Combined, they form experiences with protocols to target areas such as rehabilitation after brain injury, neuro-motor stimulation for the aging, and a variety of other cognitive and motor-cognitive disorders and degenerative conditions including PTSD, depression, and pain management. More...


Experience Design Methodology

Experience Design Methodology Chart

Kata designed, from conception to patient bedside, a neuro-motor training protocol for post stroke rehabilitation comprising an award-winning experience and customized hardware. The system can be applied to the arm, leg, hand, or face – offering patients rehabilitation with unprecedented intensity and neuro-cognitive stimulation. This was done ground up in less than two years (including developing a customized medical gaming engine specifically tuned to the nuances of patient dynamics, and input devices). Below we describe our unique design process that combines the mission focus of industry, with the biological and scientific insights of academic medicine, to solve problems neither can do in isolation. It is precisely this model that Kata aims to preserve, nurture, and expand into myriad areas of medicine and wellness where digital behavioral interventions can have lasting benefits. 


Defining the Mission

medical problems list

The first step is to clearly identify a medical problem, and define a clinical mission goal. In post stroke rehab, the mission is to give a patient their movement back. For ADHD, the mission is to provide an experience which can increase the subject’s ability to focus. For a sedentary aging population, the mission is to stimulate both mind and body in engaging neuro-physical activity that provides compelling replay value to foster utilization. Our experiences can be applied to a wide array of clinical and degenerative conditions.

Although the case-study presented in this document is for stroke, The areas below represent the product development roadmap for Kata.


Medical and Scientific Insights

Teamwork in session

Kata’s core team then shadows physicians, nurses, physical and occupational therapists, and other healthcare providers, directly interacting with their patients, absorbing and understanding the biology of disease, disorder, and degeneration. Basic design begins here. Whether it is the core experience, usability of an optical sensor, force measurement device, or understanding the psychology for engagement and adherence, solutions are patient focused. Insights are garnered from world leading care providers. Efficacy of existing solutions is studied. Basic ideas for new forms of treatment are devised. Ideas are combined with scientific rigor, from the literature, clinicians and scientists.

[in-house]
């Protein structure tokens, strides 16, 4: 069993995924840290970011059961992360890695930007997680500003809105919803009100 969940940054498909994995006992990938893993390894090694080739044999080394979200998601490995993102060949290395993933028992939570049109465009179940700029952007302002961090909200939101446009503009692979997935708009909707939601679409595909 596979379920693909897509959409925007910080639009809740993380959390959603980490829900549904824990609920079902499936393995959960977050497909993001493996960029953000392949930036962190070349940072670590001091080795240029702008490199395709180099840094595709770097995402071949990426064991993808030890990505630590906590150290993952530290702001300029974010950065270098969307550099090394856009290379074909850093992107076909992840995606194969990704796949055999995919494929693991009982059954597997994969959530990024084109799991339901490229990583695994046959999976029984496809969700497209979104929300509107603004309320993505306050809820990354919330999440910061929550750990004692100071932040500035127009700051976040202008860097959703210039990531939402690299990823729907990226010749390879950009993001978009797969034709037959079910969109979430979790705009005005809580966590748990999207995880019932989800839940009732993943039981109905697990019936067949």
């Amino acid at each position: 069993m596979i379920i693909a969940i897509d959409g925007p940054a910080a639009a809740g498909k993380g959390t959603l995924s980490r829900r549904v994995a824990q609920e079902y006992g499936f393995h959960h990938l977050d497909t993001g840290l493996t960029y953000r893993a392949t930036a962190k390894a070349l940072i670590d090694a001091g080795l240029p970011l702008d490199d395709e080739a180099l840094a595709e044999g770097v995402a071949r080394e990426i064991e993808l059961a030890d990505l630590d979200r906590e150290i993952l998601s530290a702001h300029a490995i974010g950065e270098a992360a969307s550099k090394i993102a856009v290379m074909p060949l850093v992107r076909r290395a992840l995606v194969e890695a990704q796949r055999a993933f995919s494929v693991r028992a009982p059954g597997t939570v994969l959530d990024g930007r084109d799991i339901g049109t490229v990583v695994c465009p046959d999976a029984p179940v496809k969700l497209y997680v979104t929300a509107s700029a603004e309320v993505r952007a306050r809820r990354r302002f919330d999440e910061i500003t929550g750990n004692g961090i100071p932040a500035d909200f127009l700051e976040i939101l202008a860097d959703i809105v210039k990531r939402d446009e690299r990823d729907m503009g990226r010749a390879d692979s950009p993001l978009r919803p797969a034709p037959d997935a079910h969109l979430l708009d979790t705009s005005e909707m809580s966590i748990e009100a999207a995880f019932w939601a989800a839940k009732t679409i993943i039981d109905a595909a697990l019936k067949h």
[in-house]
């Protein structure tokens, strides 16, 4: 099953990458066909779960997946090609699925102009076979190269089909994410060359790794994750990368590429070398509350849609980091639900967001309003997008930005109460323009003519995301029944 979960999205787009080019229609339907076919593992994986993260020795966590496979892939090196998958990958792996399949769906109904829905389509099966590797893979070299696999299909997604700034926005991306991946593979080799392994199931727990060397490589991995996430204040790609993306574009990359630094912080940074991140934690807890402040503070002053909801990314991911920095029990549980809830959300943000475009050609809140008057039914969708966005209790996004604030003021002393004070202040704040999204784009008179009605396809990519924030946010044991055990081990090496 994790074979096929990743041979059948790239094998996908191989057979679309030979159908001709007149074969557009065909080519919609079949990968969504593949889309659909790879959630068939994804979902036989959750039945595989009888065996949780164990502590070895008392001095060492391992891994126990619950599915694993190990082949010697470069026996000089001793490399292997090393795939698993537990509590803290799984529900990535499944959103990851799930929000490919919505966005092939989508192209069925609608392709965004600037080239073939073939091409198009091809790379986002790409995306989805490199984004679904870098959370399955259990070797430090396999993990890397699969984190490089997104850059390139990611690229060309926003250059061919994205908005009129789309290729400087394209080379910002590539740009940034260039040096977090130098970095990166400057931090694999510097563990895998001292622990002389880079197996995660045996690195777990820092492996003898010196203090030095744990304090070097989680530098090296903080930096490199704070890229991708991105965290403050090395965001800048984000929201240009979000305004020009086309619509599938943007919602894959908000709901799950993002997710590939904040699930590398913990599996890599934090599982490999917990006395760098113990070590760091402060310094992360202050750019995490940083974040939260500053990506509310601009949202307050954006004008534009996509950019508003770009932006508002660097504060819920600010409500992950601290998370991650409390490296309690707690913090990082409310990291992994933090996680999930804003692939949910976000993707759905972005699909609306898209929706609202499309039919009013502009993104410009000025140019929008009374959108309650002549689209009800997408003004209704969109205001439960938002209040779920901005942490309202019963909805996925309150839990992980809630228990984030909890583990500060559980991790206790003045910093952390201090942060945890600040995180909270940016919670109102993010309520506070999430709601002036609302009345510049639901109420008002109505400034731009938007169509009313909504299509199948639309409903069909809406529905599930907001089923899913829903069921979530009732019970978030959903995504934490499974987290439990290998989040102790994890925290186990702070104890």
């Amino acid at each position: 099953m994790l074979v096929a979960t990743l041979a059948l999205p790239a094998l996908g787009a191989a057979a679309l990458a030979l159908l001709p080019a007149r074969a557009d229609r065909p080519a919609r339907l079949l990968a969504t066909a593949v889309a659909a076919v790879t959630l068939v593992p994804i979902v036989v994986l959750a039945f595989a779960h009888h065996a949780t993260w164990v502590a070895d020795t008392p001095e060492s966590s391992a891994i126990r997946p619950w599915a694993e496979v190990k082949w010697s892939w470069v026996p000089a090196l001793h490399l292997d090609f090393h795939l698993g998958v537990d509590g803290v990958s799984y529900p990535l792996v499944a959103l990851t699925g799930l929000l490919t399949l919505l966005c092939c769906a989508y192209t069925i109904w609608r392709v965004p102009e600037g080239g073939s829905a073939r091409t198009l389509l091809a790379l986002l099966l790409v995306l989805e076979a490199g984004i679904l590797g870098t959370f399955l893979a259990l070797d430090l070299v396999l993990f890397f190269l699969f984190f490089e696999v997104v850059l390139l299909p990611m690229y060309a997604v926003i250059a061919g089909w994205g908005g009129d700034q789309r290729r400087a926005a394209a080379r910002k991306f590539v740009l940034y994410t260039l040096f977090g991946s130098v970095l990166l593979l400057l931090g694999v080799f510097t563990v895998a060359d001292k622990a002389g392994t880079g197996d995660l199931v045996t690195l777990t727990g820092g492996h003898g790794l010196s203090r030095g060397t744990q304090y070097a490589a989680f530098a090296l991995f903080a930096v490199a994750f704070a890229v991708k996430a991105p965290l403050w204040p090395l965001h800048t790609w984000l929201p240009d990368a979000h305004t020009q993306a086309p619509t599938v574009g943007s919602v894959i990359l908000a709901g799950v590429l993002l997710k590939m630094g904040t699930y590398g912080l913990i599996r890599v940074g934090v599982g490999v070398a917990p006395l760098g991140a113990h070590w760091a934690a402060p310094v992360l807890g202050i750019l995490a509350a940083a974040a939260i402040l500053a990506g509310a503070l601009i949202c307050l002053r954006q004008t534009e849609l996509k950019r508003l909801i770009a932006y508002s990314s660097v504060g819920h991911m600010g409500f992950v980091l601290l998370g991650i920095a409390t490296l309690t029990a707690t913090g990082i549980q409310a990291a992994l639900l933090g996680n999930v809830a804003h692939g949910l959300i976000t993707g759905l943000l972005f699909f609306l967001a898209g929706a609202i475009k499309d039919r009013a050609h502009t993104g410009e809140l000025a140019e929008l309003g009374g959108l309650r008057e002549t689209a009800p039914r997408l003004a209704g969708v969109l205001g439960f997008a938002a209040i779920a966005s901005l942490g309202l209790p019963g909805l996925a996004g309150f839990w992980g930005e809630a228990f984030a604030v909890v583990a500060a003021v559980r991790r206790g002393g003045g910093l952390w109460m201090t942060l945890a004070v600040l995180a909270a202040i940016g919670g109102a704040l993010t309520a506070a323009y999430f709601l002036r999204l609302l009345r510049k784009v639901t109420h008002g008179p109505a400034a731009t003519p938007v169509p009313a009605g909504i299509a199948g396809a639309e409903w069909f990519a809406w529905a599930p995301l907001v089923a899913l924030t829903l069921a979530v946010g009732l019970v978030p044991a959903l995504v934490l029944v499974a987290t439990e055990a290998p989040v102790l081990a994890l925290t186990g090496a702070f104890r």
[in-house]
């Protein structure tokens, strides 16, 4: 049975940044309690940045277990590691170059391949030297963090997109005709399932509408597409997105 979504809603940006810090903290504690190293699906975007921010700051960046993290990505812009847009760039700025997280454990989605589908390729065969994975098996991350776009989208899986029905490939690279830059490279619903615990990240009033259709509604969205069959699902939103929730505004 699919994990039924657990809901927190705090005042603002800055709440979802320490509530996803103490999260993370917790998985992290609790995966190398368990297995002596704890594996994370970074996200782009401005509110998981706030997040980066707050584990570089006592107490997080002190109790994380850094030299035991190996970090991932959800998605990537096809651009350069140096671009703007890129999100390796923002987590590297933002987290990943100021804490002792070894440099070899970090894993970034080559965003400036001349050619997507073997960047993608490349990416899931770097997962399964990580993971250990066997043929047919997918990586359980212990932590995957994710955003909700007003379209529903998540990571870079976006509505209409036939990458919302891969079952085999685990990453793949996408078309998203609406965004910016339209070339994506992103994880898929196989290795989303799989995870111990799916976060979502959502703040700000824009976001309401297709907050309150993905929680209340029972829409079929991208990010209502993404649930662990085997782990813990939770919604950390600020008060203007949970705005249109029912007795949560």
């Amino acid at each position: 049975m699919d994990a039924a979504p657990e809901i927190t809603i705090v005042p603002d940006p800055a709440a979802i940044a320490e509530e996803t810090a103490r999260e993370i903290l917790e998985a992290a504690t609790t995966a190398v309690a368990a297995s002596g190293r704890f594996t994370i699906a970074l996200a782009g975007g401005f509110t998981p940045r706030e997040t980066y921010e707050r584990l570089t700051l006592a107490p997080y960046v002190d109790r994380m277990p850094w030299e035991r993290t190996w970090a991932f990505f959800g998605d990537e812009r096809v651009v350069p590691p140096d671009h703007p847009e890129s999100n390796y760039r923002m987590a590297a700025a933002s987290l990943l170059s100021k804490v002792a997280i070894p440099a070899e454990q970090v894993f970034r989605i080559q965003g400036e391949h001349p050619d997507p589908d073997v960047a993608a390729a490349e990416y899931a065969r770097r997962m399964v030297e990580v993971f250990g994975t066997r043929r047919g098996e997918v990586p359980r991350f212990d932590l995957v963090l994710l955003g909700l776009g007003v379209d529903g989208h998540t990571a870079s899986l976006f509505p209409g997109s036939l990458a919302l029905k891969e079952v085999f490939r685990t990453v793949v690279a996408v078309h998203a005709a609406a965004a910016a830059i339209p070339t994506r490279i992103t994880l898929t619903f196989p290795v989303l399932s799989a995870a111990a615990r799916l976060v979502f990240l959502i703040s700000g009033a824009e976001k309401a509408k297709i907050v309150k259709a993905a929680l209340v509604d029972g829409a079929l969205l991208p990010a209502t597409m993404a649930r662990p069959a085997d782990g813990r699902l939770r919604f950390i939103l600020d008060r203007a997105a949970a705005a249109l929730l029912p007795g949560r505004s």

Creating a Solution - Iterating with Patients

dolphins, flatscreens, a patient

Next, the actual design process begins. The Kata team leads a larger team of software and hardware engineers, experience designers, and artists, both internally and externally with partners. The product/experience undergoes a unique iterative loop with patients and subjects in inpatient beds, outpatient facilities, nursing homes, and at the homes of patients and users. The experiences are optimized for efficacy, quality, adherence, and enjoyability. The protocol (hours needed) is defined. The experiences often require complex motor input, with software designs that engage the brain in a multitude of deliberate ways. They must be emotionally moving, accessible, and compel a patient into hours of appropriate neuro-motor stimulation that will have lasting effects upon the brain. Advanced pilot studies are conducted.


Clinical Studies and Changing Clinical Care

Flatscreens & patients
Illustrated here, Kata designed a custom force sensor and hand support device to detect residual finger movements in patients after brain injury or stroke, who would otherwise be classified as plegic. The device is used as an input controller for our rehabilitation experiences, and allows patients to engage in therapy that was previously unavailable for the affected limb.

With sufficiently promising data from advanced pilot studies, the core solutions can now go through FDA design controls and into larger clinical studies. In certain scenarios (intense therapy for chronic stroke patients, aging, wellness), where protocol adherence is enforced and obvious general benefit is offered, meaningful data will be gathered from product usage for efficacy studies. In other clinical areas (ADHD, depression, spinal cord injury), larger studies and clinical trials will precede scaling. The product is further refined for widespread clinical adoption (GUI for therapists, virtual therapists, database connectivity, human factor analysis, etc.).